Failure of Government and airlines leave regional and community airports on the brink of financial collapse

Govt. cash infusion is needed for smaller airports, like Prince Rupert, to survive COVID-19 - RCAC

Confirmed COVID-19 cases have affected the Prince Rupert community the week of Oct. 29 with a Shoppers Drug Mart employee and an S.D. 52 staff or student being infected with the virus. (Image courtesy CDC)
COVID-19 infects Prince Rupert school district individual

S.D. 52 is prepared for COVID-19 and is working under Northern Health protocols - Sandy Pond

Masks are now compulsory at all Prince Rupert public facilities and the City reminds people to discard used masks in waste bins, a media release on Oct. 29 said. (Photo by K-J Millar/The Northern View)
Mandatory mask-wearing effective immediately at city public facilities

City of Prince Rupert makes masks compulsory to protect community health and safety

North Coast home-grown ice talent Carly Edwards from Haida Gwaii and Prince Rupert takes centre ice on TV competition show Battle of the Blades Thursday nights at 8 p.m., with her partner NHL partner Kris Versteeg. (Photo supplied)
Local figure skater spotlights on TV show’s centre ice

Prince Rupert’s Carly Edwards is featured on TV competition show Battle of the Blades

A deer was spotted in October 2020 in Prince Rupert, B.C., with a bright pink yoga ball stuck in its antlers. (Kayla Vickers/Chronicles Of Hammy The Deer Official Page)
PHOTOS: Hammy 2.0? Prince Rupert deer spotted with bright pink yoga ball stuck in antlers

The BC Conservation Officer Service is aware of the deer roaming around the city

Sooke’s Paul Larouche enjoys gold panning along the Sooke River, looking for small treasures. (Aaron Guillen/News Staff)
VIDEO: Island man finds niche audience by gold-panning on YouTube

Paul Larouche, 29, with over 215,000 subscribers, opens up about his journey

Health care employees take extensive precautions when working with people infected or suspected of having COVID-19. THE CANADIAN PRESS/Chris Young
WorkSafeBC disallows majority of COVID-19 job injury claims

Health care, social services employees filing the most claims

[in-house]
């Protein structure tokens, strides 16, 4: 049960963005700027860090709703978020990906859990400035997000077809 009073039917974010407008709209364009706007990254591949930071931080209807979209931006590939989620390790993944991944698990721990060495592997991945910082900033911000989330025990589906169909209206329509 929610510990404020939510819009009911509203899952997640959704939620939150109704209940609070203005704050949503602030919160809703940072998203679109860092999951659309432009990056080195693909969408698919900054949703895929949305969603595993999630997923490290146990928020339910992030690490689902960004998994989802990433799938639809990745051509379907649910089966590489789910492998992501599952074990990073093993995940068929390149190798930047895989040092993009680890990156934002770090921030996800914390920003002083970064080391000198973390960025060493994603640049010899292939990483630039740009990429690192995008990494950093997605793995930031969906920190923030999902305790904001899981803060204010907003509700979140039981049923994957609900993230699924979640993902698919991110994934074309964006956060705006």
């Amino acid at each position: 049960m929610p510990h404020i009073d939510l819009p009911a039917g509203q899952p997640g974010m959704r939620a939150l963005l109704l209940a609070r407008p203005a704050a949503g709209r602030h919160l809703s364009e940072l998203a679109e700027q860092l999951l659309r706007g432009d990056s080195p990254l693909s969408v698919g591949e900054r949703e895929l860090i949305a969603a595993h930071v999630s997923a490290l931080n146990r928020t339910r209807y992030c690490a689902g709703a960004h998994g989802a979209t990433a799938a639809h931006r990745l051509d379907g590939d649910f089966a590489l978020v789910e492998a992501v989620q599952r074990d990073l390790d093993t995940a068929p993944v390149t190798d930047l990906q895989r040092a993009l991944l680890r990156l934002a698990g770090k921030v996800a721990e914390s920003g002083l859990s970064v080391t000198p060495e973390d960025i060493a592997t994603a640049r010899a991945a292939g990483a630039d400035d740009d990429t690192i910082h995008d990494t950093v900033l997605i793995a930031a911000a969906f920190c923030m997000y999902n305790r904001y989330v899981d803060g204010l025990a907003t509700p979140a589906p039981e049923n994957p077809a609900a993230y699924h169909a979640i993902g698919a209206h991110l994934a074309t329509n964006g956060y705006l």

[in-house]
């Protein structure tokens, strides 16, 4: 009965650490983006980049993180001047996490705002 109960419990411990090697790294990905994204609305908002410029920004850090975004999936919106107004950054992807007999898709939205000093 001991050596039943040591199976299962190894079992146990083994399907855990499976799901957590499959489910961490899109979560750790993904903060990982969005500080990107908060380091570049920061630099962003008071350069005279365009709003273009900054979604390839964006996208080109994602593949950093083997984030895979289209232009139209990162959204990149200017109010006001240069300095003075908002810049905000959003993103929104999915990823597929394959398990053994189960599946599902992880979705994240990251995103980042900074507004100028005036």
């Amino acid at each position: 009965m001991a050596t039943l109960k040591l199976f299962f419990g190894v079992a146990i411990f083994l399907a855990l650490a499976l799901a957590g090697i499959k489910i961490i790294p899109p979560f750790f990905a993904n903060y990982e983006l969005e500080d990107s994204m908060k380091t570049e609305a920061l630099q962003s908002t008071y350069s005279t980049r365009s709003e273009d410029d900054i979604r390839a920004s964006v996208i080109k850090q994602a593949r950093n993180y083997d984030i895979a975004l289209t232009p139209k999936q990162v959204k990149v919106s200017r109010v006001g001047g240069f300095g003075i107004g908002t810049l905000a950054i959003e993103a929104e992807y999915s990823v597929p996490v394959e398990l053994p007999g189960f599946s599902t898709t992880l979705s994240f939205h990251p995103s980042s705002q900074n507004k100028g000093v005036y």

Conservative leader Erin O’Toole rises during Question Period in the House of Commons in Ottawa on Wednesday October 28, 2020. (Adrian Wyld/The Canadian Press)
Conversion therapy ban gets approval in principle, exposes Conservative divisions

Erin O’Toole himself voted in favour of the bill, as did most Conservative MPs

CBSA. (Black Press Media File)
4 sentenced in B.C. steroid smuggling, distribution ring that spilled into U.S.

Canadian Border Services Agency announced the results of a lengthy investigation it called ‘Project Trajectory’

Search and Rescue Technicians carry a stretcher to the CH149 Cormorant during a 442 Squadron Search and Rescue Exercise in Tofino on February 28. (Photo by: Cpl Joey Beaudin, 19 Wing Imaging, Comox)
Father and son found dead after weeklong search near Pemberton

The father and son had set out for a day of mushroom picking last Thursday

Join Black Press Media and Do Some Good

Pay it Forward program supports local businesses in their community giving

A full moon rises over Mt. Cheam on Saturday, Feb. 8, 2020. (Jenna Hauck/ The Progress)
Rare full moon, Daylight Saving makes for a uniquely spooky Halloween – despite COVID-19

We can’t host costume parties but this weekend is still one for the history books

A woman wears a face mask and plastic gloves while browsing books as a sticker on the floor indicates a one-way direction of travel between shelves of books at the Vancouver Public Library’s central branch, after it and four other branches reopened with limited services, in Vancouver, on Tuesday, July 14, 2020. (THE CANADIAN PRESS/Darryl Dyck)
B.C. reports 234 new COVID cases, 1 death of senior who had attended small birthday party

Roughly 5,700 people are isolating due to being exposed to a confirmed case

A study by SlotsOnlineCanada notes there is at least 88 hours of top-rated horror movies for Canadians to consume this Halloween. (Unsplash)
Spooks and Chill study reveals Canada’s favourite horror flicks

88 hours of top-rated horror movies can fill COVID-19 Halloween

Most Read